If I am going so slow that I’m bursting into flames, how can I speed up? I’m already bursting into flames!
If I am going so fast that I am freezing (precipitating out of solution), how can I slow down? I’m already freezing!
Plato asks us to consider the possibility that we do not see reality in his famous Allegory of the Cave.
Cognitive scientist Donald Hoffman takes up the same line of inquiry, centuries later, and gives us a shocking answer to Plato’s question. The probability that we see reality is zero. (And yes, they have the maths to prove it.)
If we accept that we do not see reality, there is an unsettling possibility that arises. Do we see backward?
In the gas giants, are we seeing light that is so dense (so cold), it’s burning up?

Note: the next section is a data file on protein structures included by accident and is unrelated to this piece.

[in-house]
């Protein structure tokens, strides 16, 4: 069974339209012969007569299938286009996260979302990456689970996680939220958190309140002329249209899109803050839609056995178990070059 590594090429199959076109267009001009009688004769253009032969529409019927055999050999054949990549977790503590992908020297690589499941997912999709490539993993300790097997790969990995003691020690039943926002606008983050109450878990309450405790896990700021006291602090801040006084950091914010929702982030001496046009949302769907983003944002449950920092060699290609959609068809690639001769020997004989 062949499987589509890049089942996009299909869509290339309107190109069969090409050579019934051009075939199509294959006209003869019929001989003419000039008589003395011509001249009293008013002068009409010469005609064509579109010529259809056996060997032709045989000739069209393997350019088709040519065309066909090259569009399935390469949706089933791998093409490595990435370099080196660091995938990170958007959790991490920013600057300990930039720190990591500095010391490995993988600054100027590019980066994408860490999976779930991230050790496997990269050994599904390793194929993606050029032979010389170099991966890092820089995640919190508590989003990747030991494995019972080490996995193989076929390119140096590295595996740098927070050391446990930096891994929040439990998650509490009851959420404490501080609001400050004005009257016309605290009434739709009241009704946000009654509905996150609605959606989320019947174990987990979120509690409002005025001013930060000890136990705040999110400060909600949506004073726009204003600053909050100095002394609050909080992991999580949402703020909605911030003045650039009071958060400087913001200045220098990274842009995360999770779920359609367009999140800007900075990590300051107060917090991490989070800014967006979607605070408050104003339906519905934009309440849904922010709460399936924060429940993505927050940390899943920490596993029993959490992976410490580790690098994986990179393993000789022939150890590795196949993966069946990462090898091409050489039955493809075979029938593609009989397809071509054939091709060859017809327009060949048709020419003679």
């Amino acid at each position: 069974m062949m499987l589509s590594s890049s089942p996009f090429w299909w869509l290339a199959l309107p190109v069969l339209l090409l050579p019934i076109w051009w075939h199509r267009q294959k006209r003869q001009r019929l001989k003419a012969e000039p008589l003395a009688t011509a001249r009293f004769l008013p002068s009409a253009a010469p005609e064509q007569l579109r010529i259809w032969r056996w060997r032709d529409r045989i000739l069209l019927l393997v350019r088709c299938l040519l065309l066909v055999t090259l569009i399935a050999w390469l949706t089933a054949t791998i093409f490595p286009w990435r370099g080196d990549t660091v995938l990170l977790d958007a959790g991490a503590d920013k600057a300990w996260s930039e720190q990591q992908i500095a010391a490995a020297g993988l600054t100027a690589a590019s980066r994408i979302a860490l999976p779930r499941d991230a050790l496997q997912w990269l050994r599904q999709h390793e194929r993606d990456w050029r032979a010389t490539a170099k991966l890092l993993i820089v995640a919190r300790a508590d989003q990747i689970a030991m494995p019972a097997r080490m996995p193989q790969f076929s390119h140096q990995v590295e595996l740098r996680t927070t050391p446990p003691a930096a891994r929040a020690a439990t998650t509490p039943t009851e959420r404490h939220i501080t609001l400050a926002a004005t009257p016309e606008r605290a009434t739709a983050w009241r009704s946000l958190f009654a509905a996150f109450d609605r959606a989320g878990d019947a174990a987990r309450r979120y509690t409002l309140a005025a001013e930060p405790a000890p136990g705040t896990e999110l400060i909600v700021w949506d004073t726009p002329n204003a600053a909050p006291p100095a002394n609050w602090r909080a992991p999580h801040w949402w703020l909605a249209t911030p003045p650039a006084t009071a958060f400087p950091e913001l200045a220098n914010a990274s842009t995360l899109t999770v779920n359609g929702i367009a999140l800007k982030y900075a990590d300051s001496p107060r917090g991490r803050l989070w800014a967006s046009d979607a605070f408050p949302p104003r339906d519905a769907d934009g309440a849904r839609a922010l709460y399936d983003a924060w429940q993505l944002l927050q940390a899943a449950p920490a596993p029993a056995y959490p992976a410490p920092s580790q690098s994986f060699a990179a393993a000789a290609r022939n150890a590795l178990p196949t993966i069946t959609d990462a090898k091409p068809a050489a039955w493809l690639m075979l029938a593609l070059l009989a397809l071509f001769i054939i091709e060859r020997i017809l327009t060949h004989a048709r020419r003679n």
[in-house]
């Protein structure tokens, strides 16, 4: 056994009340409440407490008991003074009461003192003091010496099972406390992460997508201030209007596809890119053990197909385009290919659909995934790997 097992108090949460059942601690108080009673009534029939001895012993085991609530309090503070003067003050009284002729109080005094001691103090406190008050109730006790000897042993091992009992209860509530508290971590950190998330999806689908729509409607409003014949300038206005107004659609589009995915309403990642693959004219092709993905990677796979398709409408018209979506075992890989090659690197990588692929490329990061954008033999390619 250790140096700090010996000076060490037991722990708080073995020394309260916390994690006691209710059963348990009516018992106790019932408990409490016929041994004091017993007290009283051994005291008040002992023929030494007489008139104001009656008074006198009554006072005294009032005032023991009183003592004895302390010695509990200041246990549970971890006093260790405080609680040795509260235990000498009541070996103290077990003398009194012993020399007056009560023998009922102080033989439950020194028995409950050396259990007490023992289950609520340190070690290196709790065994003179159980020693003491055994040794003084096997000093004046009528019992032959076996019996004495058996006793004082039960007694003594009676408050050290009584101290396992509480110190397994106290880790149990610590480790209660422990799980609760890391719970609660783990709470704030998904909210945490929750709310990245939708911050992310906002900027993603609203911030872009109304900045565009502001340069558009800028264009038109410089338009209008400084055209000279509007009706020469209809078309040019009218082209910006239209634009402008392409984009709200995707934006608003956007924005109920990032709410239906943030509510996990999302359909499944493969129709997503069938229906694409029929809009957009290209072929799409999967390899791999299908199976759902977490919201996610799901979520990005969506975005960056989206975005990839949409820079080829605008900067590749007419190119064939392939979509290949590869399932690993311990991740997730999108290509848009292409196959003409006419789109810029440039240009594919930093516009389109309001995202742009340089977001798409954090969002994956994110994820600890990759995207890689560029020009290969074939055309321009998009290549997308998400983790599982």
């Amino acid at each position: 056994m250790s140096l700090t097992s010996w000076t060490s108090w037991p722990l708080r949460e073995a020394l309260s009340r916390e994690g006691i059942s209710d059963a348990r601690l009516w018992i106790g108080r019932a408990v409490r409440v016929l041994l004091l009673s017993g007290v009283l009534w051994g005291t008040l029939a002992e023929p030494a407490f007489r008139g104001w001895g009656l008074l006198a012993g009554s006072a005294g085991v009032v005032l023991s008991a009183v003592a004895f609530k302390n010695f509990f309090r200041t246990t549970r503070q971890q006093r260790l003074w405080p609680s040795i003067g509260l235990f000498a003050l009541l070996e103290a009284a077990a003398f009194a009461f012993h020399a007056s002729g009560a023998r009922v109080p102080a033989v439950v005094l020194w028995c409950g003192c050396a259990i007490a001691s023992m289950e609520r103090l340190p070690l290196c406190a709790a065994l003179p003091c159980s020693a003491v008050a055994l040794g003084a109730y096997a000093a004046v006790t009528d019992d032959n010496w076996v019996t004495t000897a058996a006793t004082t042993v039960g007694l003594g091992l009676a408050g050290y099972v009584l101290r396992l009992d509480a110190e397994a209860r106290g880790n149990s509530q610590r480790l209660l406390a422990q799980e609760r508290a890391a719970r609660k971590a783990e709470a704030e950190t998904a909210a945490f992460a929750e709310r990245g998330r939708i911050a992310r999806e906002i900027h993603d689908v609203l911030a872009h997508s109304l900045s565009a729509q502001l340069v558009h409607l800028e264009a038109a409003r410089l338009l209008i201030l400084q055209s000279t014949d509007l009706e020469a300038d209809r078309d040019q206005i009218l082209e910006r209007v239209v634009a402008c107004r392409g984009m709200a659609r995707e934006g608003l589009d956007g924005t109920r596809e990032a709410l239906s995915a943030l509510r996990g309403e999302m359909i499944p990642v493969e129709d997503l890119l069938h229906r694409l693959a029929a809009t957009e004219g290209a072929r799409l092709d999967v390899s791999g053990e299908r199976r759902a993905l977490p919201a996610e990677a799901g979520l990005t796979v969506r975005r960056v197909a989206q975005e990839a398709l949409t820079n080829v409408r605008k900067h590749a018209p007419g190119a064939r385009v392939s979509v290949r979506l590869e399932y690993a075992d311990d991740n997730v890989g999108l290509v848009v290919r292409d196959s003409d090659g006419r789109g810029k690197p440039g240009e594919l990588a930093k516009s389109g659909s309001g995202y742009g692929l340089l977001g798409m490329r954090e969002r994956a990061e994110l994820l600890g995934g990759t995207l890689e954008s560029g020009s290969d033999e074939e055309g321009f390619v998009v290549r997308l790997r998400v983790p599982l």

In the rocky planets, are we seeing light that is so diffuse (so hot), it’s freezing?
(The Mpemba effect is the name given to the observation that a liquid (typically water) which is initially hot can freeze faster than the same liquid which begins cold, under otherwise similar conditions.)
Perhaps time has a range—a “floor” and a “ceiling.” When we hit the floor—as when we bump up against the back of a passenger car on a speeding train—we paradoxically find ourselves being pulled forward. When we hit the ceiling—as when we bump up against the front of a passenger car on a speeding train—we paradoxically find ourselves being pulled backward.